Copilot for Microsoft 365 Tech Accelerator
Feb 28 2024 07:00 AM - Feb 29 2024 10:30 AM (PST)
Microsoft Tech Community
SOLVED

Adding Two Ranges for a Single Bar in a Chart

Copper Contributor

I have two ranges that I would like to add together for displaying in a bar graph. The data is laid out such that the X axis labels will be 7 sections for fiscal quarters (i.e., '22 Q4, '23 Q1, '23 Q2, etc.) and then subdivided into teams (so 6 bars per quarter, with each quarter being a set of bars on the X-axis). The data feeding each bar will be range D120:AS120 and D121:AS121, such that the first bar in the first section is D120+D121, the second will be E120+E121, etc. Normally, I would sum these values using an array formula {=D120:AS120 + D121:AS121}, but I cannot get the chart Data Source > Series Values field to accept an array formula.

 

I could simply sum these values into another row, then point the chart to that row for the data, but I want to save on space.

 

How can I do this?

6 Replies

@nkapran Why save on space? You have over a million rows at your disposal. And if it's really important you can hide the rows you don't want to show.

@Riny_van_EekelenSimply put, because I want to make things as programmatic as possible. Part of the problem I'm running into with the systems I have inherited is that EVERYTHING is hardcoded, especially in Excel. No named ranges, no dynamic formulas, etc. Part of why I want this to be formulaic is because A) we can't assume that the amount of data that we want in the chart right now is going to be constant, and B) I want to convert all of the data sources into named ranges, so the more I can have the calculations happening in formula, the fewer ranges I need to make and the fewer names I need to juggle. Why make a new named range for one specific calculation which might not even be the one I need in the future?

 

So, thanks for the suggestion, but I still need an answer to my specific question.

I'm still looking for a solution to this problem; does anyone have any ideas?

@nkapran Sorry for having left the issue hanging a bit. I simply couldn't visualise what you were dealing with. Re-read you postings and had an idea that might help you.

 

Try creating a Stacked bar chart and match the colour of both series. Then you can create something like this:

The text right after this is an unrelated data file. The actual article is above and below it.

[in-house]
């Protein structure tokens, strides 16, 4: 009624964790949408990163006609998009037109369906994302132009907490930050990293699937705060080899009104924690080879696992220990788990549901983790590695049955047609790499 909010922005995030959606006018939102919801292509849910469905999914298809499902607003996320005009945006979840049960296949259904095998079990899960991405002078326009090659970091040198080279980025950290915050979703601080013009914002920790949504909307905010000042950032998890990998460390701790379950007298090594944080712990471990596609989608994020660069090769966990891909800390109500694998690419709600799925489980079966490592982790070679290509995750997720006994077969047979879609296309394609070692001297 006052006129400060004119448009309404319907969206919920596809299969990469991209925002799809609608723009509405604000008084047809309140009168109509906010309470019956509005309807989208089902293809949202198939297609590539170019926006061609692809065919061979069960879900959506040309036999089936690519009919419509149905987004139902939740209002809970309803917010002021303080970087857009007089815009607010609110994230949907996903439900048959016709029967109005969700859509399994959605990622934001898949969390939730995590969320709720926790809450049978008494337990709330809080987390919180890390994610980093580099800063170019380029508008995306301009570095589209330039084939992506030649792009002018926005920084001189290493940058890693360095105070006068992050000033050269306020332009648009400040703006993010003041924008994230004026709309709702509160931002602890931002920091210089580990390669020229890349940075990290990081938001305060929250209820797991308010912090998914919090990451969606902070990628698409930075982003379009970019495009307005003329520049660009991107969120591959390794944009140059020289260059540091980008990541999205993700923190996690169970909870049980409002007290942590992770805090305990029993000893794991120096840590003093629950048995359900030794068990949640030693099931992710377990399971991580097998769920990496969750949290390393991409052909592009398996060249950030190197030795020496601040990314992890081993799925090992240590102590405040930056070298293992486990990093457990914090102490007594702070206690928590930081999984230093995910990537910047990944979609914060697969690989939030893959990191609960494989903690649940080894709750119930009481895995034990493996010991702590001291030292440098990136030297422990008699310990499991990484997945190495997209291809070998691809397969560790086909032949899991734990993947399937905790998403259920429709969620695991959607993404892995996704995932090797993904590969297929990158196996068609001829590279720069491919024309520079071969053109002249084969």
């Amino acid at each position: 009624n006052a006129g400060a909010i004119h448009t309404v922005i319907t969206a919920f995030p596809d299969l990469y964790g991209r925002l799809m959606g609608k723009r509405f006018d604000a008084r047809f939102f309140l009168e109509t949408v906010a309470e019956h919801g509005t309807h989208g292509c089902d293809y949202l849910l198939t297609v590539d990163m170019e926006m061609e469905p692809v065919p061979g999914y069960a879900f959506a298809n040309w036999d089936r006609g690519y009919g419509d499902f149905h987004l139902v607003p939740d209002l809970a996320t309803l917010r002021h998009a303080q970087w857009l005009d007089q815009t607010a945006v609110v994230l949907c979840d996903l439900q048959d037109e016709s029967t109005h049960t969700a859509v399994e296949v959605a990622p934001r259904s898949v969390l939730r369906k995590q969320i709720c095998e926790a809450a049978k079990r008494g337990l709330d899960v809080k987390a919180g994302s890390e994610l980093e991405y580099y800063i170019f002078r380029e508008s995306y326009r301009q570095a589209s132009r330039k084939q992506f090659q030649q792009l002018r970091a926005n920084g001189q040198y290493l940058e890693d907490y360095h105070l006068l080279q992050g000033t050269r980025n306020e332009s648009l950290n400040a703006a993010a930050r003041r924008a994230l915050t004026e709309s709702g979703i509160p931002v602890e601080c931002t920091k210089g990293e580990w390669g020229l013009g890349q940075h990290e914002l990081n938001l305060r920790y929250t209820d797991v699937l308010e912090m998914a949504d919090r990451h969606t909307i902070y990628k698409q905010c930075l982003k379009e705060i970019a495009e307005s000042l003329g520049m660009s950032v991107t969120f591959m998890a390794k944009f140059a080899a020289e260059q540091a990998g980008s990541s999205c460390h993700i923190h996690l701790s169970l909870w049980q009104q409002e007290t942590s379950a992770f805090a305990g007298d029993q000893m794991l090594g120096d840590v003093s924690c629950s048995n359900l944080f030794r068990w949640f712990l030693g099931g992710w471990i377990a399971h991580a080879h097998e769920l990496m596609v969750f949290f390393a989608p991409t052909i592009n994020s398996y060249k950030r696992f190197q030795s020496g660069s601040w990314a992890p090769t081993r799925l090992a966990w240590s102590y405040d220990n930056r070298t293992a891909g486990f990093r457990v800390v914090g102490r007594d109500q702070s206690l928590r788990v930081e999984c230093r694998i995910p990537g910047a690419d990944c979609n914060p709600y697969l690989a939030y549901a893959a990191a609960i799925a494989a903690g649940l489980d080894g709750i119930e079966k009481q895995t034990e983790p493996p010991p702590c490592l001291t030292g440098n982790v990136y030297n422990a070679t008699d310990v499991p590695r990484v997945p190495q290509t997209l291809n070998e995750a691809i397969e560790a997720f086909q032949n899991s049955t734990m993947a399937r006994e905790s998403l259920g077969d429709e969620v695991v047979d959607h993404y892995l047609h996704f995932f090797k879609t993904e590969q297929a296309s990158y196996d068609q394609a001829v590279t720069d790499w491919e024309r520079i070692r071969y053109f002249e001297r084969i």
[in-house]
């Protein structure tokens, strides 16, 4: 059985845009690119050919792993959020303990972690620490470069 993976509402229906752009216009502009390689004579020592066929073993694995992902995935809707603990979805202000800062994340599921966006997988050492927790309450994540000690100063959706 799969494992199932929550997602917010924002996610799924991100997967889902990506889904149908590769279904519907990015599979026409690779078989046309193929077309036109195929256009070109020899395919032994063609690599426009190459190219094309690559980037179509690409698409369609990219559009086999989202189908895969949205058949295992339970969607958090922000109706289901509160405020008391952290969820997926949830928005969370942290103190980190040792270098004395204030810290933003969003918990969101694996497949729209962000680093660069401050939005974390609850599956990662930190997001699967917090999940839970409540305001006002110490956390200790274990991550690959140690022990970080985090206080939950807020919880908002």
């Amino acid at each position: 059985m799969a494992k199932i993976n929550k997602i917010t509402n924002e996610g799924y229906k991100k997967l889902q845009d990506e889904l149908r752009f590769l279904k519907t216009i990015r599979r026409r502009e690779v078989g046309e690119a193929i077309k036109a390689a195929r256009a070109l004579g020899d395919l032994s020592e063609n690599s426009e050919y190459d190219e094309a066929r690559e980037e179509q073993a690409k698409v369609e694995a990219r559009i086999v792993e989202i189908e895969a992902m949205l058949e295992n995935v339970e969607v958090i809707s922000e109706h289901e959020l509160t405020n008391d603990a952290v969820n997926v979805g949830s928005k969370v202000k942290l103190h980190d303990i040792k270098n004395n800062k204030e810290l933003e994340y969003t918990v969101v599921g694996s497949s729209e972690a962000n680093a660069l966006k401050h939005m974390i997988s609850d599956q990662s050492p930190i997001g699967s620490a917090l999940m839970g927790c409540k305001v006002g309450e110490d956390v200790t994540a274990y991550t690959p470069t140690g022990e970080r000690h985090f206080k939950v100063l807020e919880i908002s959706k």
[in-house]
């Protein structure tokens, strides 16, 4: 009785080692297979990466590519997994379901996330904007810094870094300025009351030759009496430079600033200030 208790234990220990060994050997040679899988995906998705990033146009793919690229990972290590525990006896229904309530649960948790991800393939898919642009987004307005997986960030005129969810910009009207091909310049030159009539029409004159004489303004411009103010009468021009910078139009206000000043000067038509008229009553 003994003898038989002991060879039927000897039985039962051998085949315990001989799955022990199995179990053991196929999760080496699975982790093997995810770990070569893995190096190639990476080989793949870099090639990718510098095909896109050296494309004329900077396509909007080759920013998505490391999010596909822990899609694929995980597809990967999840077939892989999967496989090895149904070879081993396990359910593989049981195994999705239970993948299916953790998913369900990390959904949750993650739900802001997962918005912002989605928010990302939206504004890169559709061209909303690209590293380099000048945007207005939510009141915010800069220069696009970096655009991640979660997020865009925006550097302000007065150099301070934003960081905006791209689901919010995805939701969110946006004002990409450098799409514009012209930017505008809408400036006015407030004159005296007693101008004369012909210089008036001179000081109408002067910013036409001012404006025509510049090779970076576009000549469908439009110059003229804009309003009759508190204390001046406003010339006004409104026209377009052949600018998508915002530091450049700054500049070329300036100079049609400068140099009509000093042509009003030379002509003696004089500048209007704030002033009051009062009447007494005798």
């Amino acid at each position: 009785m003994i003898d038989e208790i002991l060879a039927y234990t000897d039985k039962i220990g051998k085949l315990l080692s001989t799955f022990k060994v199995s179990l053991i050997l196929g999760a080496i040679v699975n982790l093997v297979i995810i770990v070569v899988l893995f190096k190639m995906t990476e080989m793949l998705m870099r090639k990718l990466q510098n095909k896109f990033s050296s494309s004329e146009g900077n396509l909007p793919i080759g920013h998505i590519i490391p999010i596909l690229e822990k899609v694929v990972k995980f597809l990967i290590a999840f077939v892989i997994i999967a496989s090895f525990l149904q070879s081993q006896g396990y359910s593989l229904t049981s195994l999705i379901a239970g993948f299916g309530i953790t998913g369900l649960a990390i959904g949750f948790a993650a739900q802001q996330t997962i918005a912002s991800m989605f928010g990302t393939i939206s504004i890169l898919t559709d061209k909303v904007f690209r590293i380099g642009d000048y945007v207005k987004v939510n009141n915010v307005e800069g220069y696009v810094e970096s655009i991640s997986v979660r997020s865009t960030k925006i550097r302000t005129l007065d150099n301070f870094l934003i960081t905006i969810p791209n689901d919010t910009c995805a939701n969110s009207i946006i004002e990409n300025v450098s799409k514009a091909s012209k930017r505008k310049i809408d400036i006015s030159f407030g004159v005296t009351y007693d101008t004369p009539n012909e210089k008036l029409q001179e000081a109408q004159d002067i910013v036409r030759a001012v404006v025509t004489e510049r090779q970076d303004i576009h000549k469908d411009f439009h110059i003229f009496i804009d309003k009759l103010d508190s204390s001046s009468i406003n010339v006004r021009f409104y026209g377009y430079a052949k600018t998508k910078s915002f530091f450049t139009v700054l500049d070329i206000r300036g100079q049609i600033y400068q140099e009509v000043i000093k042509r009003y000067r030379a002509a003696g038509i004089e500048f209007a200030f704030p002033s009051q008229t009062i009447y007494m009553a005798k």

Screenshot 2022-07-06 at 06.12.28.png

It looks like a regular bar chart based on one series, but actually it took two without the need to sum them. File attached.

best response confirmed by nkapran (Copper Contributor)
Solution

@nkapran 

Whilst a Series definition might not accept an array formula, it will accept a defined name (sheet local names are useful because the name must be fully qualified by its parent sheet or book, and users tend to create shorter names on sheet tabs than for file names).  The Name then contains the formula.

 

PeterBartholomew_0-1657103704266.png

 

 

Note1: The concept of a named range is only a special case of the named formula in which the name happens to resolve to a sheet reference.  

Note2:  In extreme cases, complex charts can be created with no numbers coming from worksheets.

Thank you to both of you, both of these solutions would work for me. I'm surprised I didn't think of something as simple (but effective) as "just color the bars the same" XD. But, I also didn't think about creating named ranges that exist to be formula holders, either, and that's very useful. Either or both of these would work.
1 best response

Accepted Solutions
best response confirmed by nkapran (Copper Contributor)
Solution

@nkapran 

Whilst a Series definition might not accept an array formula, it will accept a defined name (sheet local names are useful because the name must be fully qualified by its parent sheet or book, and users tend to create shorter names on sheet tabs than for file names).  The Name then contains the formula.

 

PeterBartholomew_0-1657103704266.png

 

 

Note1: The concept of a named range is only a special case of the named formula in which the name happens to resolve to a sheet reference.  

Note2:  In extreme cases, complex charts can be created with no numbers coming from worksheets.

View solution in original post